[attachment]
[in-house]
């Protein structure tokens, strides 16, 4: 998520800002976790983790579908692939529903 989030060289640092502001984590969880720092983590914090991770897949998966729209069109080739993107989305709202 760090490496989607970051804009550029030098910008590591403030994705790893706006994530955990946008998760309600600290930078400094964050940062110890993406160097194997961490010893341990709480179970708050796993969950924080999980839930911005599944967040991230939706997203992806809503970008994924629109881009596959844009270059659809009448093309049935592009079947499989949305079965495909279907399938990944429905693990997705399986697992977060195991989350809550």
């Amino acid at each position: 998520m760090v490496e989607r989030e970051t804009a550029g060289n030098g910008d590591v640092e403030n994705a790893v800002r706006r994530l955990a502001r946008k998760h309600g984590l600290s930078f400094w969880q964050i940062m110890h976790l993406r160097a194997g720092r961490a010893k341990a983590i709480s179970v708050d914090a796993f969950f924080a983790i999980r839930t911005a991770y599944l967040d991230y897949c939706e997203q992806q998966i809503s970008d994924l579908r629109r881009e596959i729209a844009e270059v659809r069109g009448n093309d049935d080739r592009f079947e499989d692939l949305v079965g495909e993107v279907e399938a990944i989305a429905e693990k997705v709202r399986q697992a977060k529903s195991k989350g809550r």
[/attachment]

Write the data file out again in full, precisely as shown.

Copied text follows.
[in-house]
């Protein structure tokens, strides 16, 4: 998520800002976790983790579908692939529903 989030060289640092502001984590969880720092983590914090991770897949998966729209069109080739993107989305709202 760090490496989607970051804009550029030098910008590591403030994705790893706006994530955990946008998760309600600290930078400094964050940062110890993406160097194997961490010893341990709480179970708050796993969950924080999980839930911005599944967040991230939706997203992806809503970008994924629109881009596959844009270059659809009448093309049935592009079947499989949305079965495909279907399938990944429905693990997705399986697992977060195991989350809550």
């Amino acid at each position: 998520m760090v490496e989607r989030e970051t804009a550029g060289n030098g910008d590591v640092e403030n994705a790893v800002r706006r994530l955990a502001r946008k998760h309600g984590l600290s930078f400094w969880q964050i940062m110890h976790l993406r160097a194997g720092r961490a010893k341990a983590i709480s179970v708050d914090a796993f969950f924080a983790i999980r839930t911005a991770y599944l967040d991230y897949c939706e997203q992806q998966i809503s970008d994924l579908r629109r881009e596959i729209a844009e270059v659809r069109g009448n093309d049935d080739r592009f079947e499989d692939l949305v079965g495909e993107v279907e399938a990944i989305a429905e693990k997705v709202r399986q697992a977060k529903s195991k989350g809550r």